If there weren't good parts of the job, we wouldn't do it. And the majority of users aren't lusers. There are some who we'd lay down in traffic for, because they understand our jobs are hard and thank us for what we do for them, not just by saying thank you but by making their requests clearly, giving us reasonable notive if the work is non-trivial, giving us reasonable time to do the work, and only calling something an emergency when it really is.
A lot of he time we just happen to be the one they blow off steam to when something out of their control makes their already bad day worse. I could have handled the 15-minute screamer several different ways. I could have stopped him after 15 seconds and told him how to file a ticket, except that he already had, both with me, and with the networking people. I could have told him to lower his voice or he'd be picking up his teeth with broken fingers. I could have turned my back on him mid-rant. What I did do was realize that this was nothing personal, let him scream himself out, then went back to waiting with everybody else for the network people to get the network running again.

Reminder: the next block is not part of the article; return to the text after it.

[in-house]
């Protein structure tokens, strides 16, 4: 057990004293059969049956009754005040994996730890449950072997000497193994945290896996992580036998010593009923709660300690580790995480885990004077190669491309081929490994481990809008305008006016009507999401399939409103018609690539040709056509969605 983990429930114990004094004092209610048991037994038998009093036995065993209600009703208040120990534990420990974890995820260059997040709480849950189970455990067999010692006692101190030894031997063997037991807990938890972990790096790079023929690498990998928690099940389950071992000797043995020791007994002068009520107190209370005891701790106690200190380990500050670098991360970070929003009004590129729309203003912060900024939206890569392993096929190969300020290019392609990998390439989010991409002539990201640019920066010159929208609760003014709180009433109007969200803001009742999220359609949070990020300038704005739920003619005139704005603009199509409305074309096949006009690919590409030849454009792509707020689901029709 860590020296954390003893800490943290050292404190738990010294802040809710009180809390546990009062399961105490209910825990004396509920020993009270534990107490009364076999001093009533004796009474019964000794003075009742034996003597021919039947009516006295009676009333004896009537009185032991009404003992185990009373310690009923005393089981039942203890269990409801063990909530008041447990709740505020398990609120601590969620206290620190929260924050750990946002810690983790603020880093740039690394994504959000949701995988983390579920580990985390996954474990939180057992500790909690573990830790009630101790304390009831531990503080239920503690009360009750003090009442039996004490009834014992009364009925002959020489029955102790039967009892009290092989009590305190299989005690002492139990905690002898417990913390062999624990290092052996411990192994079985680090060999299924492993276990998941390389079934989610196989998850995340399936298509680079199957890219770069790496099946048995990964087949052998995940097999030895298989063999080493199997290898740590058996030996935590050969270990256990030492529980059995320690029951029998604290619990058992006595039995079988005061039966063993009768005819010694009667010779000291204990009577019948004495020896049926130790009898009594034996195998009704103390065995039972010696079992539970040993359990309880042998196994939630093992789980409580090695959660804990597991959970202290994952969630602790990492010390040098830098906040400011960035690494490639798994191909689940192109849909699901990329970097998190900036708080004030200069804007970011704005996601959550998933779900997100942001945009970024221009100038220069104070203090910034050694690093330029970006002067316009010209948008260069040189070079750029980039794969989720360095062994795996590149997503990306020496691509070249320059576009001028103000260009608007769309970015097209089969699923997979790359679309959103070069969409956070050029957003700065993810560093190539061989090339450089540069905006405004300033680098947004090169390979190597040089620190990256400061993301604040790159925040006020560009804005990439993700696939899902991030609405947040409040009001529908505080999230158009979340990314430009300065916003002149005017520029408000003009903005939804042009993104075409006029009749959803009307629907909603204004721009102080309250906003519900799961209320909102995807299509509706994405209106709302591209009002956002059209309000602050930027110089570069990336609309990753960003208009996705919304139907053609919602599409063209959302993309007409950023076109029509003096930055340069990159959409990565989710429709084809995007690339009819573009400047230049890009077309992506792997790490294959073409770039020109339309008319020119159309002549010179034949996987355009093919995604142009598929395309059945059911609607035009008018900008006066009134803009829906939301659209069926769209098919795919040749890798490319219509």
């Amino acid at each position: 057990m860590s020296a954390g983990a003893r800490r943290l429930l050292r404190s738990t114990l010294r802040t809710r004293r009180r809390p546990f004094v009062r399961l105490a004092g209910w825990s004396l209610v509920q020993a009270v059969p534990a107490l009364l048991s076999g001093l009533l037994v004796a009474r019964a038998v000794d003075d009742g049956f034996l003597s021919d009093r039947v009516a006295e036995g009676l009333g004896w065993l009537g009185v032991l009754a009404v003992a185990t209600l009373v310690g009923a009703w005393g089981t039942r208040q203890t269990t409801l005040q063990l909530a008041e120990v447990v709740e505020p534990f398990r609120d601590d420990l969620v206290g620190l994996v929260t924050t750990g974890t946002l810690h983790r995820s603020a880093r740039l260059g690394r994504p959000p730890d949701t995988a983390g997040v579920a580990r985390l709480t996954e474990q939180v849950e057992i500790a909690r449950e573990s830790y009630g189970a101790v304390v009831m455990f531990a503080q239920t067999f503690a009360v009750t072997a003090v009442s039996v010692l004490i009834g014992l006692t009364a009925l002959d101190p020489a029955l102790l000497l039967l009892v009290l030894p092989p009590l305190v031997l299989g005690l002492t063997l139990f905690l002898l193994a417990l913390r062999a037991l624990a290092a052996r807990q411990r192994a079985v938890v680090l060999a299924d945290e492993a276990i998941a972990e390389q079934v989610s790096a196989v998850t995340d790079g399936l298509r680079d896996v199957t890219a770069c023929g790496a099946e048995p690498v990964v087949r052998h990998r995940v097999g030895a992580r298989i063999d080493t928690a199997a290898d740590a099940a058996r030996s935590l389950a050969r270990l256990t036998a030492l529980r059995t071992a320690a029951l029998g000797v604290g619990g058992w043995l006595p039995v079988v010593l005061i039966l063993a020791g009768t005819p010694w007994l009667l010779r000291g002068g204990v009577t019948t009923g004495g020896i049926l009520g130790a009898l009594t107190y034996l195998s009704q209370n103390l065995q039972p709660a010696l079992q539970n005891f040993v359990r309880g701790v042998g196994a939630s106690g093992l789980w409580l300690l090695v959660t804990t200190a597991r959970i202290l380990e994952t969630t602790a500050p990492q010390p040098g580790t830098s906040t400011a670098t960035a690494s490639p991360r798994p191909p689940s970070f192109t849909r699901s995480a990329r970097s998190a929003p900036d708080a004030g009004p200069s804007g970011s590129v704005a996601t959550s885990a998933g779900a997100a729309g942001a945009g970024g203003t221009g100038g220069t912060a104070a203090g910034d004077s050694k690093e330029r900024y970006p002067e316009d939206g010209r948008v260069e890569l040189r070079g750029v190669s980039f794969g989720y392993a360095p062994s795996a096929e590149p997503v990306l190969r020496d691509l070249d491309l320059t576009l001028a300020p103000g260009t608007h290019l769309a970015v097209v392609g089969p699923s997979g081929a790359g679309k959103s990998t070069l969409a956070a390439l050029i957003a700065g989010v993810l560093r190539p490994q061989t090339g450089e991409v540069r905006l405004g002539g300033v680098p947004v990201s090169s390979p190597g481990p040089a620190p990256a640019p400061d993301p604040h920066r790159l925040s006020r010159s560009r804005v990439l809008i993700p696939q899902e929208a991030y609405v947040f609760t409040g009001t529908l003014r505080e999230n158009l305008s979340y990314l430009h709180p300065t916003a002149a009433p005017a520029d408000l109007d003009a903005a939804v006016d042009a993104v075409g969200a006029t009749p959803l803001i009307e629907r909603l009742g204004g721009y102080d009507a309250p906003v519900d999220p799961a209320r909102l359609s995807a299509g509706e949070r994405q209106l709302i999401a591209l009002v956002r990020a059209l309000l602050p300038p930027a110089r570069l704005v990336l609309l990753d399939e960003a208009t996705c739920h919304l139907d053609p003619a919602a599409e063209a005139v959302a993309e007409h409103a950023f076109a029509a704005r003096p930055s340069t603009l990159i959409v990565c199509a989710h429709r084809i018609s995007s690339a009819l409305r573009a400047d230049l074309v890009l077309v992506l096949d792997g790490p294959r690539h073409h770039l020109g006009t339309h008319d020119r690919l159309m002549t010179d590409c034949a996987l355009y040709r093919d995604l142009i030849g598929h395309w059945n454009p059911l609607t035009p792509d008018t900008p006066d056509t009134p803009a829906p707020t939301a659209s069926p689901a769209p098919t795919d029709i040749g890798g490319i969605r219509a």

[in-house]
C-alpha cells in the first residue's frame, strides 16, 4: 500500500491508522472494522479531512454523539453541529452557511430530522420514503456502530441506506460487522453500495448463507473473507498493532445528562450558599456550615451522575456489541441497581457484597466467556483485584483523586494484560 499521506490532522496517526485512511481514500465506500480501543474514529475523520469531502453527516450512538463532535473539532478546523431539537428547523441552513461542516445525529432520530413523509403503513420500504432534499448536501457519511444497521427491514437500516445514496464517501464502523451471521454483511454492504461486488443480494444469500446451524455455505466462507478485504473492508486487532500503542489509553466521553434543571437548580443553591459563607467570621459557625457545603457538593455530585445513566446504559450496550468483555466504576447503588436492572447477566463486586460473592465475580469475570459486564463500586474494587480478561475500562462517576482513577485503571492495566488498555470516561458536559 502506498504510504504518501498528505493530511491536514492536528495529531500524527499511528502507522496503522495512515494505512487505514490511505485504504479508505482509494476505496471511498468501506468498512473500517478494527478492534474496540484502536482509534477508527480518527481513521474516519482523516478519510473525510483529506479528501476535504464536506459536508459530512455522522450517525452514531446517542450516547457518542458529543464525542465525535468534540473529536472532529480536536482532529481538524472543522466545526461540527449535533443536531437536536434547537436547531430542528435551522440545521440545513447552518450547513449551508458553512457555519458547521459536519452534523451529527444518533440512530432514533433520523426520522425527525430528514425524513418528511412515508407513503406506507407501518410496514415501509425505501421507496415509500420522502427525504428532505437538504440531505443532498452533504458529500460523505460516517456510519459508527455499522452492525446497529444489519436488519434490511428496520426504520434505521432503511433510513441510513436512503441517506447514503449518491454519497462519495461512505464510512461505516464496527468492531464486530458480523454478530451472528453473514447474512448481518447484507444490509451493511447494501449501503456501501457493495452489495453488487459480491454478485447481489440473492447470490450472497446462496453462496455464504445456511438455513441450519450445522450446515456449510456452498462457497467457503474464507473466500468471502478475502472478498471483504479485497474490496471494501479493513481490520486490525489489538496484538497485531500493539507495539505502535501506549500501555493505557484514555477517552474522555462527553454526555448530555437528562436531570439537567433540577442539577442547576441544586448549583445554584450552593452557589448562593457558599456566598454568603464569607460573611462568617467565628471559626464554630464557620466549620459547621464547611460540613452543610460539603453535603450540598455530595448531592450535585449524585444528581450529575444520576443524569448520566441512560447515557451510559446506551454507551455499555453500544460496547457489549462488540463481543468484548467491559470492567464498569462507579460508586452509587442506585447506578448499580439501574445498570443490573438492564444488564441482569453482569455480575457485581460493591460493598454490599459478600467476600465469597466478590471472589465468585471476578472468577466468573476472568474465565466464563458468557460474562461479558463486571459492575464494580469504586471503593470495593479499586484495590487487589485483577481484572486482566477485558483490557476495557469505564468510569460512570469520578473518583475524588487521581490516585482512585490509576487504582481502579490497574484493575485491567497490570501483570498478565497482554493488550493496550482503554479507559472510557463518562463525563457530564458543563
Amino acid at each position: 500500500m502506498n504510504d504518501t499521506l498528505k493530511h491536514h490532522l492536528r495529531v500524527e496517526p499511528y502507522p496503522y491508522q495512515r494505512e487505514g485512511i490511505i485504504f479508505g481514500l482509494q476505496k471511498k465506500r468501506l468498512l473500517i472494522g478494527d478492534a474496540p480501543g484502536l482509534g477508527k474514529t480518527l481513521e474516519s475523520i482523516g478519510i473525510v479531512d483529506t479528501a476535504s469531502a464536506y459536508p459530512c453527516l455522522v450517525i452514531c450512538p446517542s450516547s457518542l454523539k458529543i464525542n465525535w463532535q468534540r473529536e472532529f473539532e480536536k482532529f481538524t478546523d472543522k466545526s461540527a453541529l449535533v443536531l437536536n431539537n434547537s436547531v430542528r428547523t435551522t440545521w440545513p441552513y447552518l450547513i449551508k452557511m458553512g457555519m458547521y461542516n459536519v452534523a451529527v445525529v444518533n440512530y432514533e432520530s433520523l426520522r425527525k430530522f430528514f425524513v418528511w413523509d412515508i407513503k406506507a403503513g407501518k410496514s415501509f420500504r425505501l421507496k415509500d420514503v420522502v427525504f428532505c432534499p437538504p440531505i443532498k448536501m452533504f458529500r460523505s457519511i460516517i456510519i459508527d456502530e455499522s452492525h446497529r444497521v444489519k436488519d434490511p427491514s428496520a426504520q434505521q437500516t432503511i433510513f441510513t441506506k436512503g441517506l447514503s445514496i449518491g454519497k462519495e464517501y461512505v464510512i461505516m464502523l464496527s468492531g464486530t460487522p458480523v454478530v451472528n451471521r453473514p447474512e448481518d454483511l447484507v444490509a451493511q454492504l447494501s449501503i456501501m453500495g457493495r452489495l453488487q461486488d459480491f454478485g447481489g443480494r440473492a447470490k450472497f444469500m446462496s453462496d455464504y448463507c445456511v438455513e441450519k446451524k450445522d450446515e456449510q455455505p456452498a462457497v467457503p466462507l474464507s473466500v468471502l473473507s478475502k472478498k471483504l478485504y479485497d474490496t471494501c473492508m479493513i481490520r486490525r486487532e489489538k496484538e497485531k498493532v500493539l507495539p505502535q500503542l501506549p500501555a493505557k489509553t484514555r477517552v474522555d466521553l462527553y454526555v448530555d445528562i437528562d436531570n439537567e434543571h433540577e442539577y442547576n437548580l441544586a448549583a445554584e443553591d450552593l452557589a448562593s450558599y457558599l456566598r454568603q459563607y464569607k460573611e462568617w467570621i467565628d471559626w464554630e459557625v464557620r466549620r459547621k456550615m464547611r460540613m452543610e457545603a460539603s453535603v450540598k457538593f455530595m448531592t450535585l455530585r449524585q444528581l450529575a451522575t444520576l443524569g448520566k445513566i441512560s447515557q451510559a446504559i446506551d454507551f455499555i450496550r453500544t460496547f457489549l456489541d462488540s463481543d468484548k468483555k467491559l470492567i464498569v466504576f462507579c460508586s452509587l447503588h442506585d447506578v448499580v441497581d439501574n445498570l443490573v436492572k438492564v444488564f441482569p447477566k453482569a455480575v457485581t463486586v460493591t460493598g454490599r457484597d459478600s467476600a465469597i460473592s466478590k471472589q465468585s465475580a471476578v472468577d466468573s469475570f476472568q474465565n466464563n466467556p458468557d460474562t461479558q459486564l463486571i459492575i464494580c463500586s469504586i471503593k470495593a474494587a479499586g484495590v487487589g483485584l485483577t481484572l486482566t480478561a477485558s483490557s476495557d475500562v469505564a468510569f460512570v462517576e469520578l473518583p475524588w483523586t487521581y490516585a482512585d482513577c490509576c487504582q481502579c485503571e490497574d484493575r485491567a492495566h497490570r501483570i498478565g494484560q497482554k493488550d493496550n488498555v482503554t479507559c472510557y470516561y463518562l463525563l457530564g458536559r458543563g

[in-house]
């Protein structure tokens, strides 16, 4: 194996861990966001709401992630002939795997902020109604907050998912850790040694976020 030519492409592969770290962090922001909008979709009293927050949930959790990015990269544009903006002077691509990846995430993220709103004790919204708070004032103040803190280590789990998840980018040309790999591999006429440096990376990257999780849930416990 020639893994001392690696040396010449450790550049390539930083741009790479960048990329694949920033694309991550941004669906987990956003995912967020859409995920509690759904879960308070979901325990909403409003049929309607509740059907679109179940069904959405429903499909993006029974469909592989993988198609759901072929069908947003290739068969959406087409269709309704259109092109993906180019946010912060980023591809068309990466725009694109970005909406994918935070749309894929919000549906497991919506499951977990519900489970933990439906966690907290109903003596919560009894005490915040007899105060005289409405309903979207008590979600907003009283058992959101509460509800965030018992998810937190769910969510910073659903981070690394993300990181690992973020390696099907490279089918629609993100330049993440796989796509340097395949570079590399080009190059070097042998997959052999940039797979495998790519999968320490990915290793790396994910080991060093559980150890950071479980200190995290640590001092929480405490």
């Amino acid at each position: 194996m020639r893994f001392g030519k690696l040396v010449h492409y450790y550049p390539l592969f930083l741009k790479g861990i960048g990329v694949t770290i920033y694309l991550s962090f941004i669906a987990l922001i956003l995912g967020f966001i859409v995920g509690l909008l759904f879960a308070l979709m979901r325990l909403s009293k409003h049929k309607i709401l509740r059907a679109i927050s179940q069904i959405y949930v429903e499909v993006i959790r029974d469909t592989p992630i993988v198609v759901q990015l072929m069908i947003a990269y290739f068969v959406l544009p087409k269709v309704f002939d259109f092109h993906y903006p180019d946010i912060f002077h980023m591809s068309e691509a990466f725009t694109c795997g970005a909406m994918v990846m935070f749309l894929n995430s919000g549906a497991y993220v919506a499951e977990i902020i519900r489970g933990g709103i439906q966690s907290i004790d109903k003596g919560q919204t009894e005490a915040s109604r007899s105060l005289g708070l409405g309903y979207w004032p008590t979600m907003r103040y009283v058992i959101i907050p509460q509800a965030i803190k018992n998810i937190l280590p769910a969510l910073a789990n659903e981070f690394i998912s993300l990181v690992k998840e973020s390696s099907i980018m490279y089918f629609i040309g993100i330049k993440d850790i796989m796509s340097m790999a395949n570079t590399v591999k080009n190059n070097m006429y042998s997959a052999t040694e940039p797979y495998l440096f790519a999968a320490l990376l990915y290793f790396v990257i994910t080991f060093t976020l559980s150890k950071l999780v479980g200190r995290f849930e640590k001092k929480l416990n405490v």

Oh and to add to your Sysadmin 101 bullet points:
Make them want to file tickets by responding quickly and then using the ticketing system to communicate your progress in a timely fashion. Make sure the ticketing system is DEAD EASY to use--with ours, users never had to do anything more than send mail to email@example.com. Unless your job requires that you take requests over the phone or in person, don't.
Always remember what my wife, also a sysadmin, says: "Our job is to make the users productive, not to make them happy." Make them happy as much as you can (which is most of the time), but not at the expense of making them, or others, less productive.